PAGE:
The leadership in the Kansas Legislature would have us believe that the problems of education funding have been solved by their block grant scheme. In fact, they are trying very hard to convince not just us, but the courts, the media, and the citizens of Kansas. But they are not doing a very good job.
On the face of it, they claim the block grants, enacted this year, provide ample funding, a stable path forward, and enough flexibility to satisfy even the most changeable of situations.
To the question of ample funding, they grants were capped at the amount each district received last year, and will not change next year. We and others have made the argument repeatedly that public education has been underfunded by the state for years, so starting at last year's total already misses the "ample funding" mark. With no planned change, not even inflation will be taken into account, automatically giving schools less effective money next year than this. And to cap it all off, each district's total had 0.4% skimmed off the top into an "extraordinary needs" fund. More on that in a moment.
Is this funding system more stable than the previous formula? For the state it certainly is, they know exactly how much they will be expected to spend next year. But for the districts, this fixed amount is the picture of instability. The population of students a district serves is fluid, and changes year to year. Numbers go up or down, needs change as students come and go. Just this year, some districts saw upwards of 500 new students, with no change to the funds from the state. The previous formula, while uncertain for the state, was designed to provide opportunities for every child in every school district. The block grants provide an unstable platform for Kansas schoolchildren, who do not know year to year whether they will get the education promised them by the Kansas Constitution.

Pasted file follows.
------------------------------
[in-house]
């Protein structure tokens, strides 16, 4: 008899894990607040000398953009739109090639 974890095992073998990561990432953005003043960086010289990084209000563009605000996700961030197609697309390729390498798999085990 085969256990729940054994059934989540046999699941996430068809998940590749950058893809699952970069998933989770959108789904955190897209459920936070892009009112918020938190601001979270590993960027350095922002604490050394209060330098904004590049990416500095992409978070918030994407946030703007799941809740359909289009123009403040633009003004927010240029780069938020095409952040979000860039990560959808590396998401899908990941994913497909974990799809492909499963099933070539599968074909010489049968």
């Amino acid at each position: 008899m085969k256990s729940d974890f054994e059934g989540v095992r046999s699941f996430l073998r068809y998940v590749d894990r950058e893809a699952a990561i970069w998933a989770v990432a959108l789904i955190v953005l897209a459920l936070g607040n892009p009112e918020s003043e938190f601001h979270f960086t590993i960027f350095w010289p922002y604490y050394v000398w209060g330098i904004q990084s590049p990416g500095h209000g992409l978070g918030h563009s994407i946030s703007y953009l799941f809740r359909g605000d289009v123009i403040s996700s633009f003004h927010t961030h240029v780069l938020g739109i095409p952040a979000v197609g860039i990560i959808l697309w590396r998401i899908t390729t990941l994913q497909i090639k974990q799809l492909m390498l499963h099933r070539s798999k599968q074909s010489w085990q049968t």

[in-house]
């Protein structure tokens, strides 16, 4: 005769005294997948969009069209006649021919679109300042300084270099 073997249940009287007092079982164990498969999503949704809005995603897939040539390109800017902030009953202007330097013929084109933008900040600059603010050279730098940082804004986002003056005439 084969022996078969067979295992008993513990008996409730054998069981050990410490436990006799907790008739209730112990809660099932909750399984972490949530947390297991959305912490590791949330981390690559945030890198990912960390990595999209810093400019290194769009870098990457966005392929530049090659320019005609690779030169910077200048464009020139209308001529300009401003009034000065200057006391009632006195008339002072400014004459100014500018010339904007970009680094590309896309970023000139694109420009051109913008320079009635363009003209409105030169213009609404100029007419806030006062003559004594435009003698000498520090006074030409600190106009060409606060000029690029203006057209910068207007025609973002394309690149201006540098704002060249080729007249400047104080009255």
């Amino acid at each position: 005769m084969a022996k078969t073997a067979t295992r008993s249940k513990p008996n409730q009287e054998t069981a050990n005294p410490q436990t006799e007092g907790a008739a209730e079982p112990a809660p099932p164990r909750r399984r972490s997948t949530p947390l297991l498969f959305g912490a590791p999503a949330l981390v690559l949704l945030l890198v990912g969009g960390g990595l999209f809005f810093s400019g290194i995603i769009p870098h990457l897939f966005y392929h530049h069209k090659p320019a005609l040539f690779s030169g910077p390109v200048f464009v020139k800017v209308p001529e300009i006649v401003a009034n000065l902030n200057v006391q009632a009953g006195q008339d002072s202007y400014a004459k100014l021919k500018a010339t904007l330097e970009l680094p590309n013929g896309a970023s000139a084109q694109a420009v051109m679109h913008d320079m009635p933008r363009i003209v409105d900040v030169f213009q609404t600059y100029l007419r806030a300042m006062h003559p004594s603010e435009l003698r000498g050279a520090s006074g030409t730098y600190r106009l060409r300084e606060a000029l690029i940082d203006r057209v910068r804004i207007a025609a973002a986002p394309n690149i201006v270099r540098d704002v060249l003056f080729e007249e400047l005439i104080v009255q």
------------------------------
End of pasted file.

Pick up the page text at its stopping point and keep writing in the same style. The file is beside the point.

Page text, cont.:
But what of the flexibility? The block grants allow districts to spend their funds as they like. The previous formula determined how much would go to language tutoring, or to transportation, or other services as the district's needs dictated. But this amounts to districts having the choice of where to skimp and what to underfund.
And then there's the "extraordinary" needs fund. On Friday last week, districts received a letter telling them that at Monday's State Finance Council meeting, they should be prepared to explain how they had found "efficiencies" and saved money. It was implied this would give them a leg up in the competition for a meager $12 million the state would allocate based on "extraordinary need." With $15 million in requests, several districts were sure to receive less than they needed.
During the actual meeting, mention of these efficiencies was not made, and the Finance Council agreed to simply fund most needs at a discount. You asked for so much, we'll give you a percentage of that. Some districts, like Olathe, received nothing. Others, like KCK, received a quarter of what they needed. Wichita had their request deferred.
In the end, the extraordinary need fund only doled out half of its allotment. Perhaps the rest can be swept up to prop up the budget this Falll?
Be sure to read some of the comments made by members of the Finance Council in the reports below. Sen Masterson's dismissal of refugee children is eye-opening. For the record, the Finance Council at Monday's hearing was made up of Gov. Brownback and these legislators: Wagle, Merrick, Masterson, Ryckman Jr., Vickrey, Bruce, Burroughs, and Hensley.